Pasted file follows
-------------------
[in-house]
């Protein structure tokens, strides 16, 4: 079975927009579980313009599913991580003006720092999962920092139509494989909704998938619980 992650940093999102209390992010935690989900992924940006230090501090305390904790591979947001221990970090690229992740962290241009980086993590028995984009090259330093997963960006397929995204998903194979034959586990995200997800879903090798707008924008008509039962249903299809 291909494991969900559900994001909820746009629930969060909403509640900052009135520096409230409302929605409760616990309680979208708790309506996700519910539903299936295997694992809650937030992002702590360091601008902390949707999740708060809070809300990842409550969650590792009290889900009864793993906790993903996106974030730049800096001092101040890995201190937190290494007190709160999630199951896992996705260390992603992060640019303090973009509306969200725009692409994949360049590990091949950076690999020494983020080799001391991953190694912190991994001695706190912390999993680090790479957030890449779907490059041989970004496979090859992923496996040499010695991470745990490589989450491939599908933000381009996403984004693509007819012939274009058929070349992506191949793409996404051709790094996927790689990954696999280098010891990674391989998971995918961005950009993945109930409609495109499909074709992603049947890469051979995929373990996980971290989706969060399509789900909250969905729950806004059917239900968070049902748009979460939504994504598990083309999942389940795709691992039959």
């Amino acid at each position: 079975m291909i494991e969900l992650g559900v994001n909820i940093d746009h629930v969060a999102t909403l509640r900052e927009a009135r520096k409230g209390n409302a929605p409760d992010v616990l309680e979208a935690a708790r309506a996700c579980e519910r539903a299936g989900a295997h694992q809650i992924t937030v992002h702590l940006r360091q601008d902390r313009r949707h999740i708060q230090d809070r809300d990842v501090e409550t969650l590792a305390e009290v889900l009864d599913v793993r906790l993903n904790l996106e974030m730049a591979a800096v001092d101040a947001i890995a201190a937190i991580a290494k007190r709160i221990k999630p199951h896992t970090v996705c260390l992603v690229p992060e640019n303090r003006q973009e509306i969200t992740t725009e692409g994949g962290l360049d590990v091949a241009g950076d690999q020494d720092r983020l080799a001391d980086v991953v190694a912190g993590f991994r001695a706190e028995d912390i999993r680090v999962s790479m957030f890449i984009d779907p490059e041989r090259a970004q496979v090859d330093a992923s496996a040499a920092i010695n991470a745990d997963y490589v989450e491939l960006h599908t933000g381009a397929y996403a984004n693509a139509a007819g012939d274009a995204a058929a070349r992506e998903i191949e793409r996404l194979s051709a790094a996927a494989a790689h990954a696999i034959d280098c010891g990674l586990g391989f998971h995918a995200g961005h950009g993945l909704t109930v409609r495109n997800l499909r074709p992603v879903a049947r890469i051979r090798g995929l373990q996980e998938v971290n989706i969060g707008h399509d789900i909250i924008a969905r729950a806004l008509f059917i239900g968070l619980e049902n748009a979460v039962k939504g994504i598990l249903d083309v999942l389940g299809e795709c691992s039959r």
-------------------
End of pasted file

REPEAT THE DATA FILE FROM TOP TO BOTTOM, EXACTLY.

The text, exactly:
[in-house]
């Protein structure tokens, strides 16, 4: 079975927009579980313009599913991580003006720092999962920092139509494989909704998938619980 992650940093999102209390992010935690989900992924940006230090501090305390904790591979947001221990970090690229992740962290241009980086993590028995984009090259330093997963960006397929995204998903194979034959586990995200997800879903090798707008924008008509039962249903299809 291909494991969900559900994001909820746009629930969060909403509640900052009135520096409230409302929605409760616990309680979208708790309506996700519910539903299936295997694992809650937030992002702590360091601008902390949707999740708060809070809300990842409550969650590792009290889900009864793993906790993903996106974030730049800096001092101040890995201190937190290494007190709160999630199951896992996705260390992603992060640019303090973009509306969200725009692409994949360049590990091949950076690999020494983020080799001391991953190694912190991994001695706190912390999993680090790479957030890449779907490059041989970004496979090859992923496996040499010695991470745990490589989450491939599908933000381009996403984004693509007819012939274009058929070349992506191949793409996404051709790094996927790689990954696999280098010891990674391989998971995918961005950009993945109930409609495109499909074709992603049947890469051979995929373990996980971290989706969060399509789900909250969905729950806004059917239900968070049902748009979460939504994504598990083309999942389940795709691992039959």
């Amino acid at each position: 079975m291909i494991e969900l992650g559900v994001n909820i940093d746009h629930v969060a999102t909403l509640r900052e927009a009135r520096k409230g209390n409302a929605p409760d992010v616990l309680e979208a935690a708790r309506a996700c579980e519910r539903a299936g989900a295997h694992q809650i992924t937030v992002h702590l940006r360091q601008d902390r313009r949707h999740i708060q230090d809070r809300d990842v501090e409550t969650l590792a305390e009290v889900l009864d599913v793993r906790l993903n904790l996106e974030m730049a591979a800096v001092d101040a947001i890995a201190a937190i991580a290494k007190r709160i221990k999630p199951h896992t970090v996705c260390l992603v690229p992060e640019n303090r003006q973009e509306i969200t992740t725009e692409g994949g962290l360049d590990v091949a241009g950076d690999q020494d720092r983020l080799a001391d980086v991953v190694a912190g993590f991994r001695a706190e028995d912390i999993r680090v999962s790479m957030f890449i984009d779907p490059e041989r090259a970004q496979v090859d330093a992923s496996a040499a920092i010695n991470a745990d997963y490589v989450e491939l960006h599908t933000g381009a397929y996403a984004n693509a139509a007819g012939d274009a995204a058929a070349r992506e998903i191949e793409r996404l194979s051709a790094a996927a494989a790689h990954a696999i034959d280098c010891g990674l586990g391989f998971h995918a995200g961005h950009g993945l909704t109930v409609r495109n997800l499909r074709p992603v879903a049947r890469i051979r090798g995929l373990q996980e998938v971290n989706i969060g707008h399509d789900i909250i924008a969905r729950a806004l008509f059917i239900g968070l619980e049902n748009a979460v039962k939504g994504i598990l249903d083309v999942l389940g299809e795709c691992s039959r």